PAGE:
winedeb said...

Nice review Deb of a book that I do not have. Not sure if I would purchase it now or even before your review, but glad to hear your good review of it. Even though I spend more time on the "net" now than I do with my face in a book, I still love books. Something very comforting in them - cannot take the laptop to the beach, etc. Your book review segment is a great idea! Always looking for a good informative read!

Richard A. said...

I read this book a few months ago as I love both wine and philosophy. There has been a surge lately in philosophy books dealing with popular culture. Most of them are quite fascinating books.

I agree that Allhoff's book is fairly accessible. It is a much easier read than the other wine & philosophy book, "Questions of Taste."

I liked the chapters "Wine in Ancient Greece" and "On and Off The Wagon: Wine and the American Character." They provided some interesting info on the historical place of wine.

The chapters "What the Wine Critic Tells Us" and "Experiencing Wine: Why Critics Mess Up (Some of the Time)"(which is the Jaime Goode chapter) are both intriguing. They discuss, in part, whether wine criticism is subjective or objective.

"The Soul of Wine" discusses terroir and wines that possess "soul." It is an intriguing look and a poetic chapter.

I think a blogger could find many topics to post about in this book. The chapters raise many questions which any of us could address. It is well worth checking out.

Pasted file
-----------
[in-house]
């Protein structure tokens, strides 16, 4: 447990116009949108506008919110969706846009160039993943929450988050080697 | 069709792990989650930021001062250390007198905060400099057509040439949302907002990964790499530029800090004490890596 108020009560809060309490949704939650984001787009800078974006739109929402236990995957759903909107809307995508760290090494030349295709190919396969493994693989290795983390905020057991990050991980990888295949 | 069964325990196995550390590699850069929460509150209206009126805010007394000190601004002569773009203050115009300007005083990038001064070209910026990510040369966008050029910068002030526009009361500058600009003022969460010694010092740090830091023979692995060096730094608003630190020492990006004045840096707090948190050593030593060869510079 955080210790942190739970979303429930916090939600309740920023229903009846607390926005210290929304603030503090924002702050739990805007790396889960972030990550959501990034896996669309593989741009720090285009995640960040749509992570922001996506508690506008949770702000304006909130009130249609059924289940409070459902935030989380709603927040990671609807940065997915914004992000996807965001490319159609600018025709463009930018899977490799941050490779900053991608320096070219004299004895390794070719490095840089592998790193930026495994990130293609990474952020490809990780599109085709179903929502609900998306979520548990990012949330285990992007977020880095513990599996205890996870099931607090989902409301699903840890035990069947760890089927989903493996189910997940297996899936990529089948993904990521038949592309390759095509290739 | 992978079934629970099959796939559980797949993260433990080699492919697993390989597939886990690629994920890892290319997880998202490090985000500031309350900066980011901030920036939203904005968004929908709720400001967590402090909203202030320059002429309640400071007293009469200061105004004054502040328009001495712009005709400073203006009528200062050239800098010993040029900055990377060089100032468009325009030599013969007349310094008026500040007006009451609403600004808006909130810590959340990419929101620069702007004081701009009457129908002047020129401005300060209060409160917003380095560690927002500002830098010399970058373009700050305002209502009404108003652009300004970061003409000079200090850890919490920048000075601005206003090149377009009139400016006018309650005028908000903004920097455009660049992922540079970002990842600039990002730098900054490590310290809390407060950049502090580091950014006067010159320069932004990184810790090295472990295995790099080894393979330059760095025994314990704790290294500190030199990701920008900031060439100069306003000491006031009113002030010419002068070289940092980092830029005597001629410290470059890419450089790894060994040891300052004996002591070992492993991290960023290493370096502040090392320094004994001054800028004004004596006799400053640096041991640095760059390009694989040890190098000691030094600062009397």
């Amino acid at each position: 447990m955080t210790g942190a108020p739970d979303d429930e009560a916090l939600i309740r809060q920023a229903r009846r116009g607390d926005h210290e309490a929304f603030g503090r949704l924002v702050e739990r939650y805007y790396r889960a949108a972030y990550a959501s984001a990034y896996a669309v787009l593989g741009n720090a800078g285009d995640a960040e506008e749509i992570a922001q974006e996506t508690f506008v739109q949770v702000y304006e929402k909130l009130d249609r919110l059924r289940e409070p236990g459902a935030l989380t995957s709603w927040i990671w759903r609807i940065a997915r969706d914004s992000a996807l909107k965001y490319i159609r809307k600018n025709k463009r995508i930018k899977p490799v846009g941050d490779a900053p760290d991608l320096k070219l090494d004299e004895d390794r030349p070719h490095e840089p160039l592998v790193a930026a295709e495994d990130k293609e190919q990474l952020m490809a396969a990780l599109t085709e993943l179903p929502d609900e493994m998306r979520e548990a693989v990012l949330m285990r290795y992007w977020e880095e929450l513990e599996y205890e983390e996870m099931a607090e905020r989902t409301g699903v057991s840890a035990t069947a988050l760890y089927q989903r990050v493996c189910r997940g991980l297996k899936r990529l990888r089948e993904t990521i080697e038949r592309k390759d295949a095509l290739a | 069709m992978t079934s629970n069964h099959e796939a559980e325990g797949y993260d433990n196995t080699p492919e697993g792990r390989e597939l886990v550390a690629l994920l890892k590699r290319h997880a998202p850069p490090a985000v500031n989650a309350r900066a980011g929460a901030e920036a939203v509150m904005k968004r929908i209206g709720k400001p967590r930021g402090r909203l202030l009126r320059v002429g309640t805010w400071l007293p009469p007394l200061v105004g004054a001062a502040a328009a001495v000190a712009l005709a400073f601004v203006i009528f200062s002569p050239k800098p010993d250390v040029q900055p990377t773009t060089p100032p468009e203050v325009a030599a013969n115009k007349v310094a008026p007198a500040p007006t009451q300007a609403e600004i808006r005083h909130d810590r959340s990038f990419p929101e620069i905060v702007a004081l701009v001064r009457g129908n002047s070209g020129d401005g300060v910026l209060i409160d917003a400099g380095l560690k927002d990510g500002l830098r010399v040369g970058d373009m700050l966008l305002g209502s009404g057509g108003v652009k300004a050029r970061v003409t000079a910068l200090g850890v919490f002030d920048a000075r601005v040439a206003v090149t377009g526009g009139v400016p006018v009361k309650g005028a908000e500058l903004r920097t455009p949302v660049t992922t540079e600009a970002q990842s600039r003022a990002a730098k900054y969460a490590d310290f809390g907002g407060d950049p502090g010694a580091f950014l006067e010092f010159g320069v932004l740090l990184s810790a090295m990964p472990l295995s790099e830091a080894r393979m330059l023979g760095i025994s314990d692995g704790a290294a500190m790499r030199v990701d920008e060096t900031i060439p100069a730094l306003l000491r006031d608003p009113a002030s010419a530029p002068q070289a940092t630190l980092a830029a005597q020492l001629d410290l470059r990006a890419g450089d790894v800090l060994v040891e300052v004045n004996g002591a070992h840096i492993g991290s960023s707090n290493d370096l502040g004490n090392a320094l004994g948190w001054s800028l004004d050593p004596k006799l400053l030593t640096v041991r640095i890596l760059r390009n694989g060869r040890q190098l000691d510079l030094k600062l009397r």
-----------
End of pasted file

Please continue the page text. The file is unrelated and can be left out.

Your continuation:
john witherspoon said...

Hi Dr Debs
Thanks for the "spin" and to Tim for the review. It sounds like a great book that I may have to add to the growing stack next to my bed.

see ya

Kara said...

Hi Dr Debs -

Thanks for the review, I look forward to reading the book. It reminds me of the philosophy of the Simpsons, Seinfeld, etc. books. Glad to see it was put together by a fellow Michigander.

If I had to guess based on the theme of the book, Id say that Dr Vino will be reviewing "Wine Across America," but maybe that would be too obvious.


Richard A. said...

The Allhoff book is published by Blackwell which did the Simpsons and Seinfeld books too.

MonkuWino said...

Hi Deb, as usual a good and interesting column! I will throw my guess into the ring: Tim over at Winecast.

Kori said...

Hi Dr. Debs,

Great post, as usual! I look forward to checking out this book.

My guess on the next "Spin the Bottle" book review: Andrew Barrow of Spittoon.

Taster B said...

Sounds like a fascinating read. I'm going to guess Jeff at GoodGrape.

el jefe said...

Great post! I like the idea.

Guess: Since it is por... I mean photographic, I'd have to go with BAS over at Ch. Petrogasm.

SB Wine Advocate said...

Hmm I'm going to guess, Winehiker Russ Beebe since he's loves hiking among the vines..
can I guess again if I'm wrong? kidding.. well here's my back up guess anyway. wine scamp!

Orion Slayer said...

I wonder if this is where you got your idea for the great post you did on wine jargon? This sounds like a cool book, I'm especially interested to read the chapter on American wine attitudes.

I'm going to guess alder at vinography.

Dr. Debs said...

We have a winner! Amy the SB Wine Advocate Guessed correctly that the next Spin the Bottle pointed to Russ Beebe the Winehiker, who knows more about the beautiful scenery of wine country than anyone we know--but the rest of you had some mighty good ideas we never thought of!

Orion Slayer, that post's inspiration was Twitter exchanges, and I answered the question a little differently than they did, but if you are interested in the issues, there are some provocative articles in the collection!